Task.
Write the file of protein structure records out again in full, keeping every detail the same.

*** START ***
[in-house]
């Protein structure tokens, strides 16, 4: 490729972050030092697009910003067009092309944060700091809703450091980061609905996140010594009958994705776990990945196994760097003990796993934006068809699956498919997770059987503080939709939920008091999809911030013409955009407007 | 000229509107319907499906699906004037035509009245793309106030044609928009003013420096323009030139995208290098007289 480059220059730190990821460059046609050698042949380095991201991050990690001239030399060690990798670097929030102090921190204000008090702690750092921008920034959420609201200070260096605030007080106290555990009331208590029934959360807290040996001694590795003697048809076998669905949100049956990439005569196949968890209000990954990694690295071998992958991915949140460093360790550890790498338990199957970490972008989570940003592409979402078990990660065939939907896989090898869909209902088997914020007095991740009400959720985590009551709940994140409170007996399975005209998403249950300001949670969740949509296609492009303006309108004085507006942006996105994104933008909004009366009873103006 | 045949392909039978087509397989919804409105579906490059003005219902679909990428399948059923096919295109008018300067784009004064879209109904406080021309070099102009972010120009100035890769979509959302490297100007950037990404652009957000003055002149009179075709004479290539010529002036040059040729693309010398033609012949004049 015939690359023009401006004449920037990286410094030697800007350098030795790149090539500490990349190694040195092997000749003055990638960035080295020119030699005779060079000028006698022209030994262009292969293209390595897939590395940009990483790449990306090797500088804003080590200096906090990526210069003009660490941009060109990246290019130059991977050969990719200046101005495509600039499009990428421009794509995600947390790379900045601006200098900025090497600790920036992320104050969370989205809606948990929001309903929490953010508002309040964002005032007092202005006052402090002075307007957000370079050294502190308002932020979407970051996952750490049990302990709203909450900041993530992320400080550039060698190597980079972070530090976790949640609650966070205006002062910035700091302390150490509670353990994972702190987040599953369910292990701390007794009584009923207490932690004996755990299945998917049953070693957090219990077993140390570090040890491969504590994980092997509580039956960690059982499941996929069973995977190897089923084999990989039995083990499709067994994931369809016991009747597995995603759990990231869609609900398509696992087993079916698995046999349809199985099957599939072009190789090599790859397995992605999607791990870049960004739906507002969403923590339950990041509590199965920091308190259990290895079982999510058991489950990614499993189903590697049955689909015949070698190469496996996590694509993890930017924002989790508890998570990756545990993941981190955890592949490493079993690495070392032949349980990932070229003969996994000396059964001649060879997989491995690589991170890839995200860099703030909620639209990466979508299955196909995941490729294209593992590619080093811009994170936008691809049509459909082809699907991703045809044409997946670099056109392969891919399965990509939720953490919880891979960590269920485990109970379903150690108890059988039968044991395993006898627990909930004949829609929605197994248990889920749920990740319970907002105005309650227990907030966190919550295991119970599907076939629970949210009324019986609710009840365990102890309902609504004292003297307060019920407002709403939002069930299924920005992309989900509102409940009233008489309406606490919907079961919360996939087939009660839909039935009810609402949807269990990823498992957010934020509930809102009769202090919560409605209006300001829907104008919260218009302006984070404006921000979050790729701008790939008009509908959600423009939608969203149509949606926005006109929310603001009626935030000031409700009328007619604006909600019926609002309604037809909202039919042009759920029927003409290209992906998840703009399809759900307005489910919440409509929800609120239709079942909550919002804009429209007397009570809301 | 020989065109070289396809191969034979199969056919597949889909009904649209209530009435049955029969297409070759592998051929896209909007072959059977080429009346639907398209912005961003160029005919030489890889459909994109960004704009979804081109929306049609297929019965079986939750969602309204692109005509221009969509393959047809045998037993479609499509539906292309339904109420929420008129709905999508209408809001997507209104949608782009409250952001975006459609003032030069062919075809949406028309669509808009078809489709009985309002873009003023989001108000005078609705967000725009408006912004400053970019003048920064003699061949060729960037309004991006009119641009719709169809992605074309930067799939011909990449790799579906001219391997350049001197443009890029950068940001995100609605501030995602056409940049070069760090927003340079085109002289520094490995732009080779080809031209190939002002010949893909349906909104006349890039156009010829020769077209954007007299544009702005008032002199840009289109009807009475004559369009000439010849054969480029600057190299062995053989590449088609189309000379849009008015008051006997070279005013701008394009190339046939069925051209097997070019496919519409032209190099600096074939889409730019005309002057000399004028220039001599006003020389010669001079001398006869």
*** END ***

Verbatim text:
[in-house]
């Protein structure tokens, strides 16, 4: 490729972050030092697009910003067009092309944060700091809703450091980061609905996140010594009958994705776990990945196994760097003990796993934006068809699956498919997770059987503080939709939920008091999809911030013409955009407007 | 000229509107319907499906699906004037035509009245793309106030044609928009003013420096323009030139995208290098007289 480059220059730190990821460059046609050698042949380095991201991050990690001239030399060690990798670097929030102090921190204000008090702690750092921008920034959420609201200070260096605030007080106290555990009331208590029934959360807290040996001694590795003697048809076998669905949100049956990439005569196949968890209000990954990694690295071998992958991915949140460093360790550890790498338990199957970490972008989570940003592409979402078990990660065939939907896989090898869909209902088997914020007095991740009400959720985590009551709940994140409170007996399975005209998403249950300001949670969740949509296609492009303006309108004085507006942006996105994104933008909004009366009873103006 | 045949392909039978087509397989919804409105579906490059003005219902679909990428399948059923096919295109008018300067784009004064879209109904406080021309070099102009972010120009100035890769979509959302490297100007950037990404652009957000003055002149009179075709004479290539010529002036040059040729693309010398033609012949004049 015939690359023009401006004449920037990286410094030697800007350098030795790149090539500490990349190694040195092997000749003055990638960035080295020119030699005779060079000028006698022209030994262009292969293209390595897939590395940009990483790449990306090797500088804003080590200096906090990526210069003009660490941009060109990246290019130059991977050969990719200046101005495509600039499009990428421009794509995600947390790379900045601006200098900025090497600790920036992320104050969370989205809606948990929001309903929490953010508002309040964002005032007092202005006052402090002075307007957000370079050294502190308002932020979407970051996952750490049990302990709203909450900041993530992320400080550039060698190597980079972070530090976790949640609650966070205006002062910035700091302390150490509670353990994972702190987040599953369910292990701390007794009584009923207490932690004996755990299945998917049953070693957090219990077993140390570090040890491969504590994980092997509580039956960690059982499941996929069973995977190897089923084999990989039995083990499709067994994931369809016991009747597995995603759990990231869609609900398509696992087993079916698995046999349809199985099957599939072009190789090599790859397995992605999607791990870049960004739906507002969403923590339950990041509590199965920091308190259990290895079982999510058991489950990614499993189903590697049955689909015949070698190469496996996590694509993890930017924002989790508890998570990756545990993941981190955890592949490493079993690495070392032949349980990932070229003969996994000396059964001649060879997989491995690589991170890839995200860099703030909620639209990466979508299955196909995941490729294209593992590619080093811009994170936008691809049509459909082809699907991703045809044409997946670099056109392969891919399965990509939720953490919880891979960590269920485990109970379903150690108890059988039968044991395993006898627990909930004949829609929605197994248990889920749920990740319970907002105005309650227990907030966190919550295991119970599907076939629970949210009324019986609710009840365990102890309902609504004292003297307060019920407002709403939002069930299924920005992309989900509102409940009233008489309406606490919907079961919360996939087939009660839909039935009810609402949807269990990823498992957010934020509930809102009769202090919560409605209006300001829907104008919260218009302006984070404006921000979050790729701008790939008009509908959600423009939608969203149509949606926005006109929310603001009626935030000031409700009328007619604006909600019926609002309604037809909202039919042009759920029927003409290209992906998840703009399809759900307005489910919440409509929800609120239709079942909550919002804009429209007397009570809301 | 020989065109070289396809191969034979199969056919597949889909009904649209209530009435049955029969297409070759592998051929896209909007072959059977080429009346639907398209912005961003160029005919030489890889459909994109960004704009979804081109929306049609297929019965079986939750969602309204692109005509221009969509393959047809045998037993479609499509539906292309339904109420929420008129709905999508209408809001997507209104949608782009409250952001975006459609003032030069062919075809949406028309669509808009078809489709009985309002873009003023989001108000005078609705967000725009408006912004400053970019003048920064003699061949060729960037309004991006009119641009719709169809992605074309930067799939011909990449790799579906001219391997350049001197443009890029950068940001995100609605501030995602056409940049070069760090927003340079085109002289520094490995732009080779080809031209190939002002010949893909349906909104006349890039156009010829020769077209954007007299544009702005008032002199840009289109009807009475004559369009000439010849054969480029600057190299062995053989590449088609189309000379849009008015008051006997070279005013701008394009190339046939069925051209097997070019496919519409032209190099600096074939889409730019005309002057000399004028220039001599006003020389010669001079001398006869």